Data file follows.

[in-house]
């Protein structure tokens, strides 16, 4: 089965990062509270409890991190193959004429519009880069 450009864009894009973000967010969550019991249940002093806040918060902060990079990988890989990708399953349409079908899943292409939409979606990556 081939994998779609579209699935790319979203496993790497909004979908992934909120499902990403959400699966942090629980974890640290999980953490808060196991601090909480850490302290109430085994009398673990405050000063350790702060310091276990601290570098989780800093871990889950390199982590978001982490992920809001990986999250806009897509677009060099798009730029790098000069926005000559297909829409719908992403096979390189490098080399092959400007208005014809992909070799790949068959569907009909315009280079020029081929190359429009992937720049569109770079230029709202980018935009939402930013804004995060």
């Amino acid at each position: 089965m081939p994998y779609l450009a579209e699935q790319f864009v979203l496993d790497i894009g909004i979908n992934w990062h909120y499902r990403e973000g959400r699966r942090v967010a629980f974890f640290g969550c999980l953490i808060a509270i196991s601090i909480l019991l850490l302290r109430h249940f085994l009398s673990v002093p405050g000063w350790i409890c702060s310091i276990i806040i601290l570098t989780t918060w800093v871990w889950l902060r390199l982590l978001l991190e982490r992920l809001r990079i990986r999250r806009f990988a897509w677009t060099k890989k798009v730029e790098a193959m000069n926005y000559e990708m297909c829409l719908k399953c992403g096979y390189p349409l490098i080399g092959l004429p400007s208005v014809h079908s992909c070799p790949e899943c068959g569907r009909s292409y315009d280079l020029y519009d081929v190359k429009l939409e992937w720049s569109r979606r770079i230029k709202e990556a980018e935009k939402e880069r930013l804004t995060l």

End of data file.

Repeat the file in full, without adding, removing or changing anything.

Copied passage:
[in-house]
């Protein structure tokens, strides 16, 4: 089965990062509270409890991190193959004429519009880069 450009864009894009973000967010969550019991249940002093806040918060902060990079990988890989990708399953349409079908899943292409939409979606990556 081939994998779609579209699935790319979203496993790497909004979908992934909120499902990403959400699966942090629980974890640290999980953490808060196991601090909480850490302290109430085994009398673990405050000063350790702060310091276990601290570098989780800093871990889950390199982590978001982490992920809001990986999250806009897509677009060099798009730029790098000069926005000559297909829409719908992403096979390189490098080399092959400007208005014809992909070799790949068959569907009909315009280079020029081929190359429009992937720049569109770079230029709202980018935009939402930013804004995060």
């Amino acid at each position: 089965m081939p994998y779609l450009a579209e699935q790319f864009v979203l496993d790497i894009g909004i979908n992934w990062h909120y499902r990403e973000g959400r699966r942090v967010a629980f974890f640290g969550c999980l953490i808060a509270i196991s601090i909480l019991l850490l302290r109430h249940f085994l009398s673990v002093p405050g000063w350790i409890c702060s310091i276990i806040i601290l570098t989780t918060w800093v871990w889950l902060r390199l982590l978001l991190e982490r992920l809001r990079i990986r999250r806009f990988a897509w677009t060099k890989k798009v730029e790098a193959m000069n926005y000559e990708m297909c829409l719908k399953c992403g096979y390189p349409l490098i080399g092959l004429p400007s208005v014809h079908s992909c070799p790949e899943c068959g569907r009909s292409y315009d280079l020029y519009d081929v190359k429009l939409e992937w720049s569109r979606r770079i230029k709202e990556a980018e935009k939402e880069r930013l804004t995060l």